Nonmetastatic CRPC

A person has nonmetastatic CRPC if they have rising PSA levels despite having castrate levels of testosterone and if scans show no cancer elsewhere in their body.

Treatment may involve an injection to block testosterone production and a pill to block the androgen receptors.

A doctor may add another form of hormone therapy to the current treatment. This may be an anti-androgen such as enzalutamide or apalutamide.

Alternatively, a doctor may stop treatment with an anti-androgen for some time and monitor a person’s condition for changes.

Metastatic CRPC

Treatment for metastatic CRPC includes:

  • Hormone therapy: Doctors may continue with some form of hormone therapy and may add others, such as an anti-androgen or an androgen synthesis inhibitor like abiraterone.
  • Radiation therapy: Doctors may use radiation therapy on areas the CRPC has spread to that are causing symptoms. This therapy may relieve bone pain, destroy cancer cells, and help with urinary difficulties.
  • Chemotherapy: Doctors may treat symptomatic CRPC with chemotherapy.
  • Targeted therapy: Targeted therapy drugs target specific cells or molecules to stop cancer from growing and spreading. Doctors may use targeted therapy to treat metastatic CRPC in people with certain genetic changes.

Metastatic CRPC usually spreads to the bones. Treatments for metastatic bone cancer include:

  • Corticosteroids: Corticosteroids are a type of drug that reduces inflammation.
  • Pain medication: Pain medications such as opioids, nonsteroidal anti-inflammatory drugs (NSAIDs), and acetaminophen may help relieve bone pain.
  • Bone modifying agents: Bone modifying agents such as bisphosphonates and RANK ligand inhibitors prevent the weakening of the bones.
  • Kyphoplasty: Kyphoplasty is a procedure to stabilize collapsed bones.
  • Radiation therapy: This is a treatment to shrink or destroy cancer cells.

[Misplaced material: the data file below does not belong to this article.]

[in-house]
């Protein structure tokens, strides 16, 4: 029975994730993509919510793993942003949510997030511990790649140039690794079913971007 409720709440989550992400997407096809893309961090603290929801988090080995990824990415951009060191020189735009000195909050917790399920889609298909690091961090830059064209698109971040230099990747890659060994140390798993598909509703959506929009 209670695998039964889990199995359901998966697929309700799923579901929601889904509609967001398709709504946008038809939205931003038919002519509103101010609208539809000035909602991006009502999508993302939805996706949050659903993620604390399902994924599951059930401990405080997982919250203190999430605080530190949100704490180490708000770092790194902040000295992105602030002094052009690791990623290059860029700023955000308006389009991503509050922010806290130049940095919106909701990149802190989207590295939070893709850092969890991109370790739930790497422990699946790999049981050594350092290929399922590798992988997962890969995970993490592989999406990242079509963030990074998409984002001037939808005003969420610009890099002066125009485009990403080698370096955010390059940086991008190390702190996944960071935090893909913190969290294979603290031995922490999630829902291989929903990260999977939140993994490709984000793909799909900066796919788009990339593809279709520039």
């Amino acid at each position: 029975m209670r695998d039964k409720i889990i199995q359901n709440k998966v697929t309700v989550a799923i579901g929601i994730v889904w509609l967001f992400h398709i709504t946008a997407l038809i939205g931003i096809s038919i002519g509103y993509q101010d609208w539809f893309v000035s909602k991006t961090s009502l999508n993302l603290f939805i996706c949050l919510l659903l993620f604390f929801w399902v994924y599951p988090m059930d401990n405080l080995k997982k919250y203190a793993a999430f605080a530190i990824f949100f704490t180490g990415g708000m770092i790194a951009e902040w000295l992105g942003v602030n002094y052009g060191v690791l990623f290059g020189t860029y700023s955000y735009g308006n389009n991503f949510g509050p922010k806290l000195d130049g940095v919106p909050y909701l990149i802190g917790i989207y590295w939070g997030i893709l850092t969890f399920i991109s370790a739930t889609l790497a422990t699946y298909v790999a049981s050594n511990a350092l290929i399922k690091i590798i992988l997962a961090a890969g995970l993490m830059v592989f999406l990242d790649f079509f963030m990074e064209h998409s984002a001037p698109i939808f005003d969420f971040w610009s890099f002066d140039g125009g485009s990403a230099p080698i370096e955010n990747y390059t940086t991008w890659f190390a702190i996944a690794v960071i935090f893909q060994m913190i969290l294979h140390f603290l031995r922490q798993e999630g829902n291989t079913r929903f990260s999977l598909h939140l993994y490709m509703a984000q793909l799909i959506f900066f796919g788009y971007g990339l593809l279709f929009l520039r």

In most people, nonmetastatic CRPC progresses to metastatic CRPC within 3–5 years.

The 5-year survival rate for metastatic CRPC is around 30%. This means about 30% of people with metastatic CRPC survive for at least 5 years after diagnosis.

The 5-year survival rate for people with nonmetastatic prostate cancer in the early stages is much higher, at around 99%.

A person with prostate cancer or a history of prostate cancer should attend regular urologist appointments to monitor for changes that may indicate CRPC.

Anyone who has nonmetastatic prostate cancer and is receiving treatment should urgently contact their doctor if they experience symptoms of metastatic CRPC, such as those listed above.

A person may wish to speak with their doctor about screening for prostate cancer, which can help doctors identify the condition in the early stages.

Castration-resistant prostate cancer (CRPC) is prostate cancer that no longer responds to castrate levels of testosterone alone.

A reduction of testosterone typically slows the progression of prostate cancer. However, in CRPC, the cancer continues to grow even when testosterone levels are extremely low.

A different treatment, such as medication to block androgen receptors, may be necessary to shrink the cancer.

CRPC progresses to metastatic CRPC in most people. It typically spreads to the bones and can cause symptoms such as bone pain and fractures.

Treatment may include hormone therapy, radiation therapy, chemotherapy, and targeted therapy.